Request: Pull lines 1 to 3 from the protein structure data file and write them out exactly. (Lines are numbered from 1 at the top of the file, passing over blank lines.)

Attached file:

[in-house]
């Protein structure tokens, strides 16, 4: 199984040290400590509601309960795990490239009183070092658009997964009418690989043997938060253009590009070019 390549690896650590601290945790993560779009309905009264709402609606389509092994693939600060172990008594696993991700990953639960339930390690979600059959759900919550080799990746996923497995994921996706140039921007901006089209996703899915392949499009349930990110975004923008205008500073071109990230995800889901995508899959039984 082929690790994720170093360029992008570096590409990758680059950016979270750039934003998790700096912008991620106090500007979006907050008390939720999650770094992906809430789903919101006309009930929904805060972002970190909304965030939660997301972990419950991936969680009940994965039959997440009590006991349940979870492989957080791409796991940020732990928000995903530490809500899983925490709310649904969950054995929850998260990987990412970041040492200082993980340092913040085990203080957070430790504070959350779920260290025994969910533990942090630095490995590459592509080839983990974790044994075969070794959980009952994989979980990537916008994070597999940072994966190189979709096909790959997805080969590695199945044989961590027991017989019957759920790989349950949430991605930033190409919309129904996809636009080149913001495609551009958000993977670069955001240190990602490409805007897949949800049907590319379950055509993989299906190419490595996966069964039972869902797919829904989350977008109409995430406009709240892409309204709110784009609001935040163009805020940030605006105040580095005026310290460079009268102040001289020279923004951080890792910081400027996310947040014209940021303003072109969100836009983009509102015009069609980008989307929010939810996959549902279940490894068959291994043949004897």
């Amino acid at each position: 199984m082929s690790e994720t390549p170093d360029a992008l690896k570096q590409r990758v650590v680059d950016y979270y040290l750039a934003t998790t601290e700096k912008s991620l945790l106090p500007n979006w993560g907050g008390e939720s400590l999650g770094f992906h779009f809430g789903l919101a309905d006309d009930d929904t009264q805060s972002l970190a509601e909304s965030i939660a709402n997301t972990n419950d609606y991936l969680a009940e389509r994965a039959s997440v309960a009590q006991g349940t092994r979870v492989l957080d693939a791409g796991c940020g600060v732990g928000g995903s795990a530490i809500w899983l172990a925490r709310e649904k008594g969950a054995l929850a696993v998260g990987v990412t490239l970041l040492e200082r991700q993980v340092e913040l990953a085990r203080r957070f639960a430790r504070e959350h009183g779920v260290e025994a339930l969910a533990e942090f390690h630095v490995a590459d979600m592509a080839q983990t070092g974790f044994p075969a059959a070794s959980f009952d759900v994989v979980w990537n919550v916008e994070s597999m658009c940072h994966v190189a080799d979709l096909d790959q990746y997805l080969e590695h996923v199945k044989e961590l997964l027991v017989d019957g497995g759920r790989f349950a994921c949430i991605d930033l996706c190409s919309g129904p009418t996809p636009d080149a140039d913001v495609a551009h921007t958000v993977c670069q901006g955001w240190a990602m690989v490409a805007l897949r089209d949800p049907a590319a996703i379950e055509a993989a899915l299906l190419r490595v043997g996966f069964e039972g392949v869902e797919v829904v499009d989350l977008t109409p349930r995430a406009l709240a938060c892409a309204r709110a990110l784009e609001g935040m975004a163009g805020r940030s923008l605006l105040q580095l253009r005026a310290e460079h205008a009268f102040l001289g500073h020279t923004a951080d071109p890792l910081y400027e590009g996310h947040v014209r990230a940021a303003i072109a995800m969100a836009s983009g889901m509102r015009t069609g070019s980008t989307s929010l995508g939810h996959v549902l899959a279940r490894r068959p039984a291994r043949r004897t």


[in-house]
């Protein structure tokens, strides 16, 4: 199984040290400590509601309960795990490239009183070092658009997964009418690989043997938060253009590009070019 390549690896650590601290945790993560779009309905009264709402609606389509092994693939600060172990008594696993991700990953639960339930390690979600059959759900919550080799990746996923497995994921996706140039921007901006089209996703899915392949499009349930990110975004923008205008500073071109990230995800889901995508899959039984 082929690790994720170093360029992008570096590409990758680059950016979270750039934003998790700096912008991620106090500007979006907050008390939720999650770094992906809430789903919101006309009930929904805060972002970190909304965030939660997301972990419950991936969680009940994965039959997440009590006991349940979870492989957080791409796991940020732990928000995903530490809500899983925490709310649904969950054995929850998260990987990412970041040492200082993980340092913040085990203080957070430790504070959350779920260290025994969910533990942090630095490995590459592509080839983990974790044994075969070794959980009952994989979980990537916008994070597999940072994966190189979709096909790959997805080969590695199945044989961590027991017989019957759920790989349950949430991605930033190409919309129904996809636009080149913001495609551009958000993977670069955001240190990602490409805007897949949800049907590319379950055509993989299906190419490595996966069964039972869902797919829904989350977008109409995430406009709240892409309204709110784009609001935040163009805020940030605006105040580095005026310290460079009268102040001289020279923004951080890792910081400027996310947040014209940021303003072109969100836009983009509102015009069609980008989307929010939810996959549902279940490894068959291994043949004897």
């Amino acid at each position: 199984m082929s690790e994720t390549p170093d360029a992008l690896k570096q590409r990758v650590v680059d950016y979270y040290l750039a934003t998790t601290e700096k912008s991620l945790l106090p500007n979006w993560g907050g008390e939720s400590l999650g770094f992906h779009f809430g789903l919101a309905d006309d009930d929904t009264q805060s972002l970190a509601e909304s965030i939660a709402n997301t972990n419950d609606y991936l969680a009940e389509r994965a039959s997440v309960a009590q006991g349940t092994r979870v492989l957080d693939a791409g796991c940020g600060v732990g928000g995903s795990a530490i809500w899983l172990a925490r709310e649904k008594g969950a054995l929850a696993v998260g990987v990412t490239l970041l040492e200082r991700q993980v340092e913040l990953a085990r203080r957070f639960a430790r504070e959350h009183g779920v260290e025994a339930l969910a533990e942090f390690h630095v490995a590459d979600m592509a080839q983990t070092g974790f044994p075969a059959a070794s959980f009952d759900v994989v979980w990537n919550v916008e994070s597999m658009c940072h994966v190189a080799d979709l096909d790959q990746y997805l080969e590695h996923v199945k044989e961590l997964l027991v017989d019957g497995g759920r790989f349950a994921c949430i991605d930033l996706c190409s919309g129904p009418t996809p636009d080149a140039d913001v495609a551009h921007t958000v993977c670069q901006g955001w240190a990602m690989v490409a805007l897949r089209d949800p049907a590319a996703i379950e055509a993989a899915l299906l190419r490595v043997g996966f069964e039972g392949v869902e797919v829904v499009d989350l977008t109409p349930r995430a406009l709240a938060c892409a309204r709110a990110l784009e609001g935040m975004a163009g805020r940030s923008l605006l105040q580095l253009r005026a310290e460079h205008a009268f102040l001289g500073h020279t923004a951080d071109p890792l910081y400027e590009g996310h947040v014209r990230a940021a303003i072109a995800m969100a836009s983009g889901m509102r015009t069609g070019s980008t989307s929010l995508g939810h996959v549902l899959a279940r490894r068959p039984a291994r043949r004897t």